Although air traffic has been increasing steadily by several percent per year, the concept of air transport has not seen any fundamental changes since the 1950s. “Airports are become ever more disconnected, waiting times are becoming longer, traffic levels are increasing, and overloads and delays are increasingly becoming the norm in air travel,” says Claudio Leonardi, in charge of the Clip-Air project.

Our needs in terms of mobility and the globalization of markets are not the only factors that are putting pressure on air transport. They are joined by energy-related constraints and environmental impacts. By the year 2020, the aviation industry has set the goal of cutting its CO2 emissions in half.

Rail transport’s flexibility in air transport

How could this conundrum be unraveled? Clip-Air proposes a revolutionary air transport concept based on a flying wing that can carry mobile and interchangeable capsules. On the one hand, the Clip-Air plane is made up of a support structure including wings, engines, fuel and a cockpit. On the other hand, there is the load to be transported: passengers and freight.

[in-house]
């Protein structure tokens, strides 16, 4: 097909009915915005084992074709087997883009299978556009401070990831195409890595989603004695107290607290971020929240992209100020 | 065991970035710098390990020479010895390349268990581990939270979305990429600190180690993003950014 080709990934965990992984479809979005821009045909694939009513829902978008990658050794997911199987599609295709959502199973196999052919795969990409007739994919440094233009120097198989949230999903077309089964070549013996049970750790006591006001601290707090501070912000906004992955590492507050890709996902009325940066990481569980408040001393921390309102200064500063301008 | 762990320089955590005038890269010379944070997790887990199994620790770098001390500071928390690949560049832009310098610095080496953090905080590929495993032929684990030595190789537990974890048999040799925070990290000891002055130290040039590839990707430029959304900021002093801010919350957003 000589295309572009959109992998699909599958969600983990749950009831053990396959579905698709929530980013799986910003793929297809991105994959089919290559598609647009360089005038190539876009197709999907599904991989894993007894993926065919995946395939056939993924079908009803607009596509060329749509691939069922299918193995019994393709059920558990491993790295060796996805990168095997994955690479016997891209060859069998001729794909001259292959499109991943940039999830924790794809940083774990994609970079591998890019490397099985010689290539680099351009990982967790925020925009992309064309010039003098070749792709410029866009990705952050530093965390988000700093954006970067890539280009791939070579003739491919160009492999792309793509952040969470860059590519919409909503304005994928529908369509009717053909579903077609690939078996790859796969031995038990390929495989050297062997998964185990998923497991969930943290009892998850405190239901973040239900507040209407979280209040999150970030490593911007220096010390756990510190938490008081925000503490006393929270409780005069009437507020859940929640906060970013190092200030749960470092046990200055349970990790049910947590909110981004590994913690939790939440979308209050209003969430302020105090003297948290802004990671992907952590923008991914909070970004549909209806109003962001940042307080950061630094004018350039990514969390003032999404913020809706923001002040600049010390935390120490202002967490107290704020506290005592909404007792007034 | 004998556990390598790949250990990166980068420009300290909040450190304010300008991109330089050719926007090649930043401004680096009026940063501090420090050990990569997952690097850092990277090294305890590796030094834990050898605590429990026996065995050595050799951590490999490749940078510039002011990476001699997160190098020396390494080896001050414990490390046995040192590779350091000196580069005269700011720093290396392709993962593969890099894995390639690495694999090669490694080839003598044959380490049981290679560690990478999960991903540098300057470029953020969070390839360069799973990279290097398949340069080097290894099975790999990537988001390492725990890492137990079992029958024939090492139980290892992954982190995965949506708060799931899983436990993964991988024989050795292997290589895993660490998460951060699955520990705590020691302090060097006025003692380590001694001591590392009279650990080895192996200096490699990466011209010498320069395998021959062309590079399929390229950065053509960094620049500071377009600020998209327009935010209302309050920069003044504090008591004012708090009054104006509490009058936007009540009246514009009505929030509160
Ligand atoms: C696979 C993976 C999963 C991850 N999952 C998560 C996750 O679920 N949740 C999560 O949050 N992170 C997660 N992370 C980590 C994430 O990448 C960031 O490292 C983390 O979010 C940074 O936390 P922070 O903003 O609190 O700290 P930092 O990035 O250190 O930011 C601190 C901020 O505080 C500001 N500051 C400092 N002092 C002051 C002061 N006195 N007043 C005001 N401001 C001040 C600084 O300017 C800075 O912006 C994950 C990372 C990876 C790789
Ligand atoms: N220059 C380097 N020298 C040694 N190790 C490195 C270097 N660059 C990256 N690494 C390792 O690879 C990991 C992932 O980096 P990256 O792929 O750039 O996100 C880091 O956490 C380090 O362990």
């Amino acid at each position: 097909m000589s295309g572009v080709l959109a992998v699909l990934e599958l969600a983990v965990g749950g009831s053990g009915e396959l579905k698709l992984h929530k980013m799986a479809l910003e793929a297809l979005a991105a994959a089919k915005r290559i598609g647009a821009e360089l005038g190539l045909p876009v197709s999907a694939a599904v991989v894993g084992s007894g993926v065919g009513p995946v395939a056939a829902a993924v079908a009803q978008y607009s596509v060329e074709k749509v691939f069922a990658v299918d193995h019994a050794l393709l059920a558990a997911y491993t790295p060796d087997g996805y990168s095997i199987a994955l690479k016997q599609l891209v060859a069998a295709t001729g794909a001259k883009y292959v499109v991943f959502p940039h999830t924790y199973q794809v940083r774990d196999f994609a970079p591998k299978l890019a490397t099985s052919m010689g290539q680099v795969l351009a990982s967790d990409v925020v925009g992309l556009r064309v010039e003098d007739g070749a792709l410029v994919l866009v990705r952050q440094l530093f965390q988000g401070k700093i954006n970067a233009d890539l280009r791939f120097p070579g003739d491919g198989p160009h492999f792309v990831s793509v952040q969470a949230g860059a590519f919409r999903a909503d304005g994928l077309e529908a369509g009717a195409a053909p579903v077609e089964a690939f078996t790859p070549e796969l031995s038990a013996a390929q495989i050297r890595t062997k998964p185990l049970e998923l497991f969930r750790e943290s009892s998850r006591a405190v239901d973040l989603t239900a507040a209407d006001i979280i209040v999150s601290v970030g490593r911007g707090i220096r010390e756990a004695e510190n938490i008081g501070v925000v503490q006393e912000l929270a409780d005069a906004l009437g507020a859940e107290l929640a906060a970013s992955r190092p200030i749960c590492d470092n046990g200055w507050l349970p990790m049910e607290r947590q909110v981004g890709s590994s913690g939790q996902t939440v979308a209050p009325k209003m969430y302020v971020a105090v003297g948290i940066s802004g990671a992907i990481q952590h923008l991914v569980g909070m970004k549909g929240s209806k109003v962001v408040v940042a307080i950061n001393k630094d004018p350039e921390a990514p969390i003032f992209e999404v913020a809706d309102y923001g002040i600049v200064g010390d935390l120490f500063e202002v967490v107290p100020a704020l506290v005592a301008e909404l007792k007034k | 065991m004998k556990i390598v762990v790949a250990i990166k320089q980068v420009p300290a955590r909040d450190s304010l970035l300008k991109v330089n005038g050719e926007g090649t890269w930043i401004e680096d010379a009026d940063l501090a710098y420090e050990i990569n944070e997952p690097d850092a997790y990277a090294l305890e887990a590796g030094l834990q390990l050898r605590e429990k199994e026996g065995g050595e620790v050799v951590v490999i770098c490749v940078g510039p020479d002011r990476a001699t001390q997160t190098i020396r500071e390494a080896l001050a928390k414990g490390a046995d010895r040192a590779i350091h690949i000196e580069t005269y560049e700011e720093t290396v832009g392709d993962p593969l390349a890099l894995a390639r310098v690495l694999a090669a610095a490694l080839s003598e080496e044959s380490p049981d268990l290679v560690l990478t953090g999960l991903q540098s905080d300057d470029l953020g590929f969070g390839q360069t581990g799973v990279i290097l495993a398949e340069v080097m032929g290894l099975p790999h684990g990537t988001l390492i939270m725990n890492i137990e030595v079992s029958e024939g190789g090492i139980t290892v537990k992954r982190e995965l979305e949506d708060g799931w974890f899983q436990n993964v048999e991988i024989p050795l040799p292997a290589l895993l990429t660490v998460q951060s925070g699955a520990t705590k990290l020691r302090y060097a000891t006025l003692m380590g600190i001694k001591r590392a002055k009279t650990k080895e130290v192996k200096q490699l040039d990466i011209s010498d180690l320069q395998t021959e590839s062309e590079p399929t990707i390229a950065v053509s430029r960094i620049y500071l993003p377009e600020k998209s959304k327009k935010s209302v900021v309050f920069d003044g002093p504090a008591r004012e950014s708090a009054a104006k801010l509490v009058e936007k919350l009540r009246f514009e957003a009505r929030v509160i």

The capsule is the equivalent to a conventional airplane’s fuselage, but without motors, without a cockpit, without fuel, without landing gear, or any of the other parts that usually make up a plane. The premise behind Clip-Air is to bring rail transport’s flexibility to air transport and to make airports reach all the way into railway stations.

More than a plane: a vision of mobility

The current geometry of the plane Clip-Air, with the possibility to hook one to three capsules, is only one of the forms possible of the Clip-Air. However, the project goes beyond the reflection on a new aircraft: the concept of mobility is a catalyst for multidisciplinary research at EPFL. The plane is a starting point for the exploration of new fields of research, such as alternative energy, economic and societal impact or airport architecture of tomorrow.